I am of the opinion that the present crisis is a phase of another crisis that has been a long time coming. Since the 1960s, capitalism has not ceased to seek out a way of countering the blind alley of its productive system: a system obliged to grow and accumulate, on a finite planet, in which raw materials and energy resources are running out. Capitalism cannot maintain its rate of profit without accelerating the process. In order to do this, a revolution was begun in the 1980s against the poorest classes on the planet, at the same time as the process to dismantle the Welfare State and to proletarianise the middle classes got underway. Then came the onward surge from finance capital and what Naomi Klein has called disaster capitalism. It is not that capitalism can no longer allow a Welfare State, it is that it cannot even allow a society to be called by this name. It works better under conditions of generalised social disaster, for example, in Iraq. What Galbraith called the revolution of the rich against the poor is on the road to devastating the planet from a social and ecological point of view. We are on the brink of the abyss, but the only capitalist solution to the problems of capitalism is more capitalism, which is to say, to accelerate the process that will bring us into an unprecedented human disaster. It is hard to credit it: after millions of years of existence, human beings, in four hundred years of capitalism, are on the verge of destroying the planet. Capitalism has been little more than the blink of an eye, but it is proving to be fatally suicidal.
And so, what is happening in Spain is just another chapter in this panorama. We are going to see many more Puertas del Sol, many Qasbahs, many Tahrir Squares in the near future. The peoples will put up a fight, and resist this madness, this heinousness.
And here is my evaluation of the ‘spanish revolution’ and the elections. It all demonstrates that the terms have been reversed: the antisistema of the Puerta del Sol are in reality conservatives, among other things because they wish to conserve the planet. They also want to conserve common sense, dignity, good sense, prudence. Those who have voted PP en masse in the elections, by contrast, are partisans of the neoliberal revolution, the cruellest, the most destructive and the most radical that has ever been produced in history. They must be brought to a halt, along with this insanity, this delirium. There are growing numbers of people who see things this way. And as such, I think that after this summer, we will find that the so-called “Spanish revolution” has only just begun.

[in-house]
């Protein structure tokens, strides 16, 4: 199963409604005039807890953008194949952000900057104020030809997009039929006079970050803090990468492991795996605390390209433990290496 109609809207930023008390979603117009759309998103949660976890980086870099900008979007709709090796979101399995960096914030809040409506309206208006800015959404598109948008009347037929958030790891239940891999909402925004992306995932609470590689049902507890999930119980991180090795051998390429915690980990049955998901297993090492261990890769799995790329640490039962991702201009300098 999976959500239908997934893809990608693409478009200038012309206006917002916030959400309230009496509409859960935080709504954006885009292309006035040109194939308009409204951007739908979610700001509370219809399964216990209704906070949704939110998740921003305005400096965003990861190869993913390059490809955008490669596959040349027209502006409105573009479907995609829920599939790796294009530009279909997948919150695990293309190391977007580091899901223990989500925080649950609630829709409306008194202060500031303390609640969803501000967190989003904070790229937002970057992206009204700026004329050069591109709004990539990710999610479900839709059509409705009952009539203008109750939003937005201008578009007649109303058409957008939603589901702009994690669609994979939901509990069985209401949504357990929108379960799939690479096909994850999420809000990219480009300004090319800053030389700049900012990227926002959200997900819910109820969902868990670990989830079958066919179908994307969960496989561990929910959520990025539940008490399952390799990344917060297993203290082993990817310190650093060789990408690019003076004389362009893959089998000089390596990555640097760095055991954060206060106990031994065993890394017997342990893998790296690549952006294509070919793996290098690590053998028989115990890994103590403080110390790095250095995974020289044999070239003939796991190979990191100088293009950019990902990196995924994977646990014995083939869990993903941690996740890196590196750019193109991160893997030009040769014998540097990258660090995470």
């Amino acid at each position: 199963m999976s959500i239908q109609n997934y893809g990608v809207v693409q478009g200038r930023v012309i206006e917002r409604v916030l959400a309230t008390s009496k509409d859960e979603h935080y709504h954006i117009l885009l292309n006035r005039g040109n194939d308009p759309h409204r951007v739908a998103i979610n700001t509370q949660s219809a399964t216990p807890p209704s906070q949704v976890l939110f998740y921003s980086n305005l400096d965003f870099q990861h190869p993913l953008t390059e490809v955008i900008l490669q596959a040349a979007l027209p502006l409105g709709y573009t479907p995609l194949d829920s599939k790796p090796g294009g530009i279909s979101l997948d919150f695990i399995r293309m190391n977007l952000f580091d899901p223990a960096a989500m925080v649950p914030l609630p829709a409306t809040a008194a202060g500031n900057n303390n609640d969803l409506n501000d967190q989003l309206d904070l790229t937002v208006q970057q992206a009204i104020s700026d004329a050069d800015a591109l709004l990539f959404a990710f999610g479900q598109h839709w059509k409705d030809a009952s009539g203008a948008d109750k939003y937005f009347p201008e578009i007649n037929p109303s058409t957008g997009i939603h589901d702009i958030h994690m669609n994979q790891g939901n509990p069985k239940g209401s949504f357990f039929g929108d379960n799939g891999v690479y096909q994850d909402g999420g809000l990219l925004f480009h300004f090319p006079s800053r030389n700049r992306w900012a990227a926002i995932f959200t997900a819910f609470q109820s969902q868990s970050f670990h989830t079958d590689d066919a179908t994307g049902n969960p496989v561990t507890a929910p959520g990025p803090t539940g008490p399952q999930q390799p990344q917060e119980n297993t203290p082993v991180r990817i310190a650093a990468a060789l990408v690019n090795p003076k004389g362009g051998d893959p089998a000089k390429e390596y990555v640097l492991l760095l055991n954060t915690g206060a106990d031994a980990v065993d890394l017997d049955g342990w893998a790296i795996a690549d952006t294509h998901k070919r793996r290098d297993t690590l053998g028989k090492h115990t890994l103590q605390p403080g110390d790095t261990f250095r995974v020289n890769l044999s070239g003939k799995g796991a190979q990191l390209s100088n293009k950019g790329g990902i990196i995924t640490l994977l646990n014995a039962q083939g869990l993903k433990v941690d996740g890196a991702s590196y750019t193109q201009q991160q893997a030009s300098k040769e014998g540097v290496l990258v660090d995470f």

Carlos Fernández Liria is a philosopher, writer and scriptwriter and teaches at the Faculty of Philosophy at the Universidad Complutense de Madrid.
Repoliticization is a revolution
Santiago Alba Rico.
I think there are basically three questions we should try to answer.
Is the 15-M movement a revolution?
Obviously not: it has not transformed the system, nor has it brought down a government; it hasn’t even produced a proper confrontation. And nonetheless, there are historical contexts in which the only change to which one can aspire –and it is enormous- is to the very simple and unexpected one that something must happen. A miracle is simply a fact that occurs, not against the laws of nature, but against people’s expectations, and, in this case, against people’s hopelessness. The fact that it is not the right wing nor the Church that is taking to the streets, as had been happening in recent years, the fact that “savage democrats” have taken over squares and turned them into political literacy centres, is an event so small in itself, so great in its context, that we can say in a very precise way that it is in the almost-nothing where everything starts –or can start. And from the subjective point of view, there is something very symptomatic: it is not a revolution but its protagonists speak publicly of revolution, a term confined to history books and the language of advertising. Repoliticization is a revolution: this is how the demonstrators experience it. And names bring changes, at least at the level of consciousness.
Is the 15-M movement leftist?